"We can't focus on what's going wrong, there's always a way to turn things around."
- Joy, telling Sadness to have faith
Joy (voiced by Amy Poehler) is the main protagonist of the movie, Inside Out. She is one of five emotions, belonging to Riley – the others being Sadness, Anger, Fear, and Disgust. As an optimist, Joy often finds herself in the pickle of conflicting feelings, having to live with four other pessimistic feelings, and as a result, Joy is seen as the "leader" of the other emotions.
Joy has a lot to learn about the outside world, and she is often halted by the other emotions from embarrassing Riley. The emotions often run into conflicting ideas, and Joy generally fixes these troubling ideas.
Joy's goal has always been to make sure Riley stays happy. She is lighthearted, optimistic and determined to find the fun in every situation. Joy sees challenges in Riley's life as opportunities, and the less happy moments as hiccups on the way back to something great. As long as Riley is happy, so is Joy.
As her name suggests, Joy is the optimistic emotion in the group. She is seen to possess blue eyes and hair, and obtains a green dress, in which she compliments herself with. With the other emotions, Joy's adventures derive from the outside world, specifically Riley, along with her mother and father, moving from Minnesota to San Francisco.
Joy meets many new people inside the outer world of Riley's mind, and together, they assist Joy and Sadness get back to the headquarters and fix Riley's decision of running back to Minnesota.
At times, Joy gets carried away with keeping Riley content, and disregards the other emotions. Sadness and Joy have an on-and-off relationship, in which Joy mistreats Sadness because of her lack of knowledge as to why Sadness is needed. Over time, Joy realizes this and decides to let the emotions do their job.
Joy is first seen in Inside Out as one of five emotions, set inside the mind of Riley. She is regarded as the "leader of the group". She is the first emotion to appear, and immediately admires Riley as an infant. Over the years, Joy meets and befriends fellow brothers and sisters, Sadness, Anger, Fear, and Disgust, and together, they control Riley's mind.
Joy exclaims that it's going to be a great life, which is contrasted by the abrupt midshot of their home being sold to the market. Joy promptly claims that this wasn't what she had in mind. On the way to their new house, Joy uses the journey as an opportunity to predict what their new house would like. Joy, and the other emotions, agree and disagree on their new house. Not long after their discussion, the family arrives to their new abode, only to perceive a terribly-looking house.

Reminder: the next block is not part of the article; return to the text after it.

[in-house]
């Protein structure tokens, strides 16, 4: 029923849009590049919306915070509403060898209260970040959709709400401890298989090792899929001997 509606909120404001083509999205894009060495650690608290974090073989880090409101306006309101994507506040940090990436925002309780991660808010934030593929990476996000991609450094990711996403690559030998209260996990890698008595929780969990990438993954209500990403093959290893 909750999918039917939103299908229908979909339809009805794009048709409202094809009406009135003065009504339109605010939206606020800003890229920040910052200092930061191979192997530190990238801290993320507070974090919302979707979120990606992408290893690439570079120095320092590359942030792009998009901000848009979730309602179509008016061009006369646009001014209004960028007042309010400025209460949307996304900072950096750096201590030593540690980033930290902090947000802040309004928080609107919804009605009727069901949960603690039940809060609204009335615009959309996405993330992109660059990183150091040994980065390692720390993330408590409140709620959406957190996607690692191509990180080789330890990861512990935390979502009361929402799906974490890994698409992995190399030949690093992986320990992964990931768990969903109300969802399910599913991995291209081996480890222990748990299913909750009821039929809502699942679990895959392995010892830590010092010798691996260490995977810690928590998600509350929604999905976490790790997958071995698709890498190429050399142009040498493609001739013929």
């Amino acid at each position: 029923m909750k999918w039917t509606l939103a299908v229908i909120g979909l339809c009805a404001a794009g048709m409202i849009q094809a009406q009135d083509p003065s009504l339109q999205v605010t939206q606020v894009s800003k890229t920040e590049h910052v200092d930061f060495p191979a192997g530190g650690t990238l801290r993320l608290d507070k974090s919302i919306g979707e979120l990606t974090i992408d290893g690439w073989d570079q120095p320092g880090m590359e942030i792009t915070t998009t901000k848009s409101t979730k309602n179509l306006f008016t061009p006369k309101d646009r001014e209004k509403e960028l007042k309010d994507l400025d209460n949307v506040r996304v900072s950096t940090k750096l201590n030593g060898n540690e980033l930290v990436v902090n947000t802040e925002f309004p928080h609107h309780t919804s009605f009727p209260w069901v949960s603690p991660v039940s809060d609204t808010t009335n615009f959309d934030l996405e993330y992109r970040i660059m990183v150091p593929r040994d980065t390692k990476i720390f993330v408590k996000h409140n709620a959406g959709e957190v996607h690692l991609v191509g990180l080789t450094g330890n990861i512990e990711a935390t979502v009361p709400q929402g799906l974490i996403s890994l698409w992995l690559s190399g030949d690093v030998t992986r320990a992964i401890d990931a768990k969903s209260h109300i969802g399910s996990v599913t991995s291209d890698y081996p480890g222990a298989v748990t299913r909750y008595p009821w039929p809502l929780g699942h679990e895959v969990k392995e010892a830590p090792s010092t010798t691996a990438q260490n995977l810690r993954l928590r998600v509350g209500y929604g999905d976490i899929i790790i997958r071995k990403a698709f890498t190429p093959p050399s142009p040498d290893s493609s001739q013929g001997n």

Anger, Fear, and Disgust complain about the house not living up to the standards, while Joy opts to examine the insides of the home, only to have it dusty, and unclean. Nevertheless, Joy decides to see Riley's new room, and to her dismay, it's extremely small. Joy abruptly has an idea as to how Riley can utilize the space she has, and together with the other four emotions, they build up their dream room.
Not too long afterwards, Riley's father has to leave to go to the investment, leaving Riley and her mother behind.
Riley's First Date?
Joy appeared in Disney INFINITY 3.0 as a playable character.
- According to Pete Docter, her appearance is based on that of a star.
- Joy is the second female protagonist in a Pixar movie, with the first being Merida.
- There are several things that make Joy stand out from the other emotions:
- She's the only emotion not wearing shoes.
- She's the only emotion that glows.
- She's the only emotion whose hair and eye color isn't the same as her theme color.
- She's the only emotion not wearing pants.
- Despite being happy and jolly, she is mean to Sadness, because she doesn't want Riley being sad, even when she needs to be.
- Joy has a habit of talking to herself. This was shown when she was excited for Riley's first day of school.
- She largely has no toes.
- "Pixar's 'Inside Out' Official Character Descriptions" - Stitch Kingdom (March 20, 2015). Retrieved November 22, 2015.